Only in Gurgaon can a dead man sell his property. The latest case comes at a time when the administration has tightened its grip on the property registration process. Gurgaon is reportedly a city where three property frauds surface every month.
Earlier this week, a case was filed with Palam Vihar police station after a property was found registered using fake documents. The person who registered the property was Dharmendera, who police said died in December 2009.
A dealer impersonated the dead man and registered the plot. Rajbala bought it, and after a few months sold it to Usha Rani, using fake documents. Soon Rani came to know about the fraud, and rushed to the police.
Property fraud cases in Gurgaon continue to haunt people. At least four cases were registered within a week. Property experts say this trend proves that the criminal activity will go on for some time, until the authorities take strict action.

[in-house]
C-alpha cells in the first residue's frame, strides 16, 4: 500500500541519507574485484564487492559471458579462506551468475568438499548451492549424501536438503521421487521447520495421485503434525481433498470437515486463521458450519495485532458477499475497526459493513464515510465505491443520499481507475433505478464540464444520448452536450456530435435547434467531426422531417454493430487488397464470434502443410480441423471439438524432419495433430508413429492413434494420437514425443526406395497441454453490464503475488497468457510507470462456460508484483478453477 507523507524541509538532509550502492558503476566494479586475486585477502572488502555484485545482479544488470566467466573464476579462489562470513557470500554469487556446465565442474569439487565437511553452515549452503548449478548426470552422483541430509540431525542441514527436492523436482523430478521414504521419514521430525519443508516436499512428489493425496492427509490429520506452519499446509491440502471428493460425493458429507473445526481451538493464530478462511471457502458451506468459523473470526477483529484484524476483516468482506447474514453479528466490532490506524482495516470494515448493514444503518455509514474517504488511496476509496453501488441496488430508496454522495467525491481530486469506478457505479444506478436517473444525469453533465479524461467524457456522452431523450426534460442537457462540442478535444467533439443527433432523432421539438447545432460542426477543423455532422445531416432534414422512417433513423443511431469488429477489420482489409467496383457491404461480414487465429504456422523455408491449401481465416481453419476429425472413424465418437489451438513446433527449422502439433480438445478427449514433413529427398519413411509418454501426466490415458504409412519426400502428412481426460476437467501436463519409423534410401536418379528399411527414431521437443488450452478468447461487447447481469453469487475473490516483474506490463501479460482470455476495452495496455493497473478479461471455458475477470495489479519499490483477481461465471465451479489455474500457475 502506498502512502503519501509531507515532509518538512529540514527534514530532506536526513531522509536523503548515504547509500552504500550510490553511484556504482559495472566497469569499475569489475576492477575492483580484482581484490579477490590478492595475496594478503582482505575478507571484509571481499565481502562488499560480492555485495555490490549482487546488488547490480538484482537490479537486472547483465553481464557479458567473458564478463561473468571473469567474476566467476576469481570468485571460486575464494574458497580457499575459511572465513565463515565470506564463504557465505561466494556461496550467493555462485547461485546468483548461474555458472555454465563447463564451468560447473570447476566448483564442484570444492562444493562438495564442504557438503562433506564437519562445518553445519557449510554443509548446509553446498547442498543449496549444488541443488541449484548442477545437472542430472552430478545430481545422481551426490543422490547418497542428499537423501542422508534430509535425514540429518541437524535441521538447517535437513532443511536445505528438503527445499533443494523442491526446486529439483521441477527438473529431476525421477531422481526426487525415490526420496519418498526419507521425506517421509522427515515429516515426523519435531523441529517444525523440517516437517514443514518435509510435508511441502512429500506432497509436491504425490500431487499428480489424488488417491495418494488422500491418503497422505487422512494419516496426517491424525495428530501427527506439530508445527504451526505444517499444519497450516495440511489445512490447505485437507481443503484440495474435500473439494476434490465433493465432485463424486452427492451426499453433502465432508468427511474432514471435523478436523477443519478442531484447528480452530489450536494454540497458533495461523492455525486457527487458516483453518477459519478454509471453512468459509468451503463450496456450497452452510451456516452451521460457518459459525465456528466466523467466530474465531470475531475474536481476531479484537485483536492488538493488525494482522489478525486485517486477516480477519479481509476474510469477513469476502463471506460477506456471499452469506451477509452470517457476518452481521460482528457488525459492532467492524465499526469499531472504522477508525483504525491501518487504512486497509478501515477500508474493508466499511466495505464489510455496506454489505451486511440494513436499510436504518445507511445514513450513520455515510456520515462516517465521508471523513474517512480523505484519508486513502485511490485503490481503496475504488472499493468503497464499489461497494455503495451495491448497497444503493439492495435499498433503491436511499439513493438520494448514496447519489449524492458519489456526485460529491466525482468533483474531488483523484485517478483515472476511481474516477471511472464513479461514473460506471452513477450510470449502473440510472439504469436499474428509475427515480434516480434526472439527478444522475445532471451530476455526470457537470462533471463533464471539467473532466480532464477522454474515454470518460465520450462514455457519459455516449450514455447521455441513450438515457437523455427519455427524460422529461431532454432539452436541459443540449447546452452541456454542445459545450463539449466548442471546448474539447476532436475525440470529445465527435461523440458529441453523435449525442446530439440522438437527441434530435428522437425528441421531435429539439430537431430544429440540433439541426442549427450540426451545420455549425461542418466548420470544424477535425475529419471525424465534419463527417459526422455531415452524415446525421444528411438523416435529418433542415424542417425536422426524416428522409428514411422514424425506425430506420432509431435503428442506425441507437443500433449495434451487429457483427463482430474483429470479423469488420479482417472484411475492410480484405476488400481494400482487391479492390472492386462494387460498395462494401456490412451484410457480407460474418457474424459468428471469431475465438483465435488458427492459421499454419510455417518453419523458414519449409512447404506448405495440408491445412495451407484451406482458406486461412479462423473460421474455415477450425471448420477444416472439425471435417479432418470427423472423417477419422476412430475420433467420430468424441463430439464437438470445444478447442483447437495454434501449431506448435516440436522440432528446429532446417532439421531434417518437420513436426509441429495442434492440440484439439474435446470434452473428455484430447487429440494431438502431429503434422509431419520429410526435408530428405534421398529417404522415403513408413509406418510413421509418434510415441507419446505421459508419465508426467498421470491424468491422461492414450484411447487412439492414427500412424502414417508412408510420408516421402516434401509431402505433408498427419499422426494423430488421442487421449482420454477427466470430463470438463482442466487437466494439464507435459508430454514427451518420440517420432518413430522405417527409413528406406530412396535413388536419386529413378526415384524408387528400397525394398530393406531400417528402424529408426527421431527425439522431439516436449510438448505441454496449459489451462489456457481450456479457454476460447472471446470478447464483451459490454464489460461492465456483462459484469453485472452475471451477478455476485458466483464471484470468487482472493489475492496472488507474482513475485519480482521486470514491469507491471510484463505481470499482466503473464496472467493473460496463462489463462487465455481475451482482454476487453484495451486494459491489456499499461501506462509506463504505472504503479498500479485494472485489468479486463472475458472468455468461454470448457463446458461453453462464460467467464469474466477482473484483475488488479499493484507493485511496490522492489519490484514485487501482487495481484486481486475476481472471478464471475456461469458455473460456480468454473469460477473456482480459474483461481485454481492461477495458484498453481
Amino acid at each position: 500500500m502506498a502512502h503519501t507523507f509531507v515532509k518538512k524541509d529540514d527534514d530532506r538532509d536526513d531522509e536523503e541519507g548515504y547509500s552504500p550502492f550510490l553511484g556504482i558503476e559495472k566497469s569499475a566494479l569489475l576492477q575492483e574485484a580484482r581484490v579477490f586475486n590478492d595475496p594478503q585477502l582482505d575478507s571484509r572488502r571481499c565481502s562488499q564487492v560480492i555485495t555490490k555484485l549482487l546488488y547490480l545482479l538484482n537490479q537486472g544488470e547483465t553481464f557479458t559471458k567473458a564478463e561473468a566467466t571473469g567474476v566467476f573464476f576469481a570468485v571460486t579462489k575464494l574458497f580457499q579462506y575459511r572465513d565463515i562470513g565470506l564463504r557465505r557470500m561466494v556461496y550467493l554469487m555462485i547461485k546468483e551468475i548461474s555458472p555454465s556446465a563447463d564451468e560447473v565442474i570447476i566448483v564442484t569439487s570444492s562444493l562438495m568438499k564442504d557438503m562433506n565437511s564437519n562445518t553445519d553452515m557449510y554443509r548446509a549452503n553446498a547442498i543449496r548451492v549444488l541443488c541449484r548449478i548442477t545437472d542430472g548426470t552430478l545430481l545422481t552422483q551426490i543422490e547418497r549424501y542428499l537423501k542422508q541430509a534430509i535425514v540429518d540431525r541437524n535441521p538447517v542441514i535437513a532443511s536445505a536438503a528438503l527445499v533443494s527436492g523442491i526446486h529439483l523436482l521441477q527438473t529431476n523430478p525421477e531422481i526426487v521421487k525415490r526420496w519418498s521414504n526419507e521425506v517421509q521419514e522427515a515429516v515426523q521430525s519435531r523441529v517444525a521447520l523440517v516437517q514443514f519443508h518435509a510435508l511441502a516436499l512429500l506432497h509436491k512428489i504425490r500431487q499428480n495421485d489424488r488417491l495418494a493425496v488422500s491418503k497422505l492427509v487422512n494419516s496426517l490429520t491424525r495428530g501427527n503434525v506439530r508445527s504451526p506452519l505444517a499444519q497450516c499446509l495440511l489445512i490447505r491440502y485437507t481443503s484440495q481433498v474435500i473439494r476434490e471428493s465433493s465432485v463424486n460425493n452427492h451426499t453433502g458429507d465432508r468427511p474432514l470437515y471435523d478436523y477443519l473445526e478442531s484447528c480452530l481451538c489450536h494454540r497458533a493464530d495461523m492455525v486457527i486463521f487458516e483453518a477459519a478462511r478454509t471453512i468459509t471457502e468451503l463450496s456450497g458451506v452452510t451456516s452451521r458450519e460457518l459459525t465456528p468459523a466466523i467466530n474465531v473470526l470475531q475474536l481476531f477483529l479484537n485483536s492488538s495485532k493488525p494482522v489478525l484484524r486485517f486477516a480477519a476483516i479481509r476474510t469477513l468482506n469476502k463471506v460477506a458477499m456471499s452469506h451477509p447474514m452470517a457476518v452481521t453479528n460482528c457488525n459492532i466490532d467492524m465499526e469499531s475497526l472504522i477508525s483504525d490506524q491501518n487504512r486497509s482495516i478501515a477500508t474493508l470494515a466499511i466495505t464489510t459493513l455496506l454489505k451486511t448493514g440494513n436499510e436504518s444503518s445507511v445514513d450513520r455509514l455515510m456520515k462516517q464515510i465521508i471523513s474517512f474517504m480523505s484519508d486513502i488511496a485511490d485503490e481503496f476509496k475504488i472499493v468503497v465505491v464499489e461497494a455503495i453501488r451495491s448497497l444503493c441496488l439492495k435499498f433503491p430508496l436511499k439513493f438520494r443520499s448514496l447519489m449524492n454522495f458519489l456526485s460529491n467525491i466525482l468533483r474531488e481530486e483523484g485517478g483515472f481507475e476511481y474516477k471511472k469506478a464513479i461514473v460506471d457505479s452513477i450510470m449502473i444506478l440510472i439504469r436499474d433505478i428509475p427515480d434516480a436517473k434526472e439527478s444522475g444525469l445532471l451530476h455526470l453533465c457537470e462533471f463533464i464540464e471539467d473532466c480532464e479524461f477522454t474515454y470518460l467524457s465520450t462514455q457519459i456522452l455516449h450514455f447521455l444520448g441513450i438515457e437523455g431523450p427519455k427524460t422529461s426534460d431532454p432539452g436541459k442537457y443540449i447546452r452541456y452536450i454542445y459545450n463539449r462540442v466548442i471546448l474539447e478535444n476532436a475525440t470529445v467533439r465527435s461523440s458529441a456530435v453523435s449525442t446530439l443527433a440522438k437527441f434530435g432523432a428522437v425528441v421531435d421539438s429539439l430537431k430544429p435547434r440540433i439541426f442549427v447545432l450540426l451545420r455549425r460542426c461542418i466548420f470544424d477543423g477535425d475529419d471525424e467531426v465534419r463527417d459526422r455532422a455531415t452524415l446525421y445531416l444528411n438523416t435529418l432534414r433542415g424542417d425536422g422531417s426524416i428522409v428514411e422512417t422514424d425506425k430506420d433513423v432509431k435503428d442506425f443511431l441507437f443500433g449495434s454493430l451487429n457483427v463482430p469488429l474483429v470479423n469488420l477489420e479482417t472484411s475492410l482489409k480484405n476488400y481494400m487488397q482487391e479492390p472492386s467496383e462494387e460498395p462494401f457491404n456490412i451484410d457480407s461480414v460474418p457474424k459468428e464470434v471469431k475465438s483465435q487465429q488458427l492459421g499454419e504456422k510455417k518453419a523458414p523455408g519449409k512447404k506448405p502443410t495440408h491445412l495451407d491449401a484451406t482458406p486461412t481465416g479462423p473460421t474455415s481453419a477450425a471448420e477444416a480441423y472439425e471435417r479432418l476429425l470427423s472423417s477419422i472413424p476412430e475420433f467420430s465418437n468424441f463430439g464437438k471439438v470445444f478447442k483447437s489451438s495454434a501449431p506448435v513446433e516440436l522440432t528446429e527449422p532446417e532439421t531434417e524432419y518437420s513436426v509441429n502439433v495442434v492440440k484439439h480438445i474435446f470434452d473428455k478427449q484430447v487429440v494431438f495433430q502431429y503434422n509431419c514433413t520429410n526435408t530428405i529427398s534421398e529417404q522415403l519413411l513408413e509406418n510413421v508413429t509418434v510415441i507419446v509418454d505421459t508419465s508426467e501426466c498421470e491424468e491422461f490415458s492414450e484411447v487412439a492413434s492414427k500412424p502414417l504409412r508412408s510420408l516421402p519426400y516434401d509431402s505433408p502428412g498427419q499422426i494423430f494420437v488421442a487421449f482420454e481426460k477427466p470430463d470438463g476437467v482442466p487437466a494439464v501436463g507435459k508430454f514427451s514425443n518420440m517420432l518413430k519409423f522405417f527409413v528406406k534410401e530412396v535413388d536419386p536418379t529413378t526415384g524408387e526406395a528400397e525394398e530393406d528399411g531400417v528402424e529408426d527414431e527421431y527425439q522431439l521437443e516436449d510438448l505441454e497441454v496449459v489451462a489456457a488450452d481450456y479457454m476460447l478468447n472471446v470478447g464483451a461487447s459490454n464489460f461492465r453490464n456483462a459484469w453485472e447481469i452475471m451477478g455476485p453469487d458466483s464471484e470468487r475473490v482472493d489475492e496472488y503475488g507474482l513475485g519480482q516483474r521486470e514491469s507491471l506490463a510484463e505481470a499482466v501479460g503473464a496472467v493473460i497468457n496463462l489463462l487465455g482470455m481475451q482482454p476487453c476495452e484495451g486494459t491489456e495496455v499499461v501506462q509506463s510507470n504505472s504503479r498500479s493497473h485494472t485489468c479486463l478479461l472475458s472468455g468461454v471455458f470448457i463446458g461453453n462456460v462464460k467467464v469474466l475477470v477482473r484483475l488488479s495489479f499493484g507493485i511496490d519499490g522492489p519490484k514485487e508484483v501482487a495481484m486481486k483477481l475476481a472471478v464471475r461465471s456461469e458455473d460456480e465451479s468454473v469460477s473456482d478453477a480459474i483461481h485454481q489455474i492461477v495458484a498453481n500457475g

"The increasing number of incidents is due to easy availability of fake documents. Fraudsters get hold of fake voter ID cards, PAN cards and general power of attorney (GPA). Then they target NRIs and unaware people," said Alok Mittal, joint commissioner of police, Gurgaon. "Buyers should be alert before buying property. They should get it verified by the authority concerned," said Mittal.
On Tuesday, another fraud case was filed with DLF Phase 2 police station. Complainant Hament Gupta filed an FIR against Vijay Manchanda and wife Shashi Manchanda, who owned the flat in question. Gupta said the couple cheated him of R29 lakh, which he paid them in 2006 to buy a flat in Essel Tower. Gupta alleged that Manchanda sold it to another person and had not returned his money.
According to the police, 12 of the 37 cases in 2010 involved the same property being sold twice. In the rest, the registry was done by impersonating the owner. The Gurgaon police want officials to verify property transactions after at least 37 cases of fraud worth R200 crore were reported last year. "Property owners should keep a caretaker if they don't live on the premise. The gangs target NRIs and people who are not familiar with the buying process," said Mittal.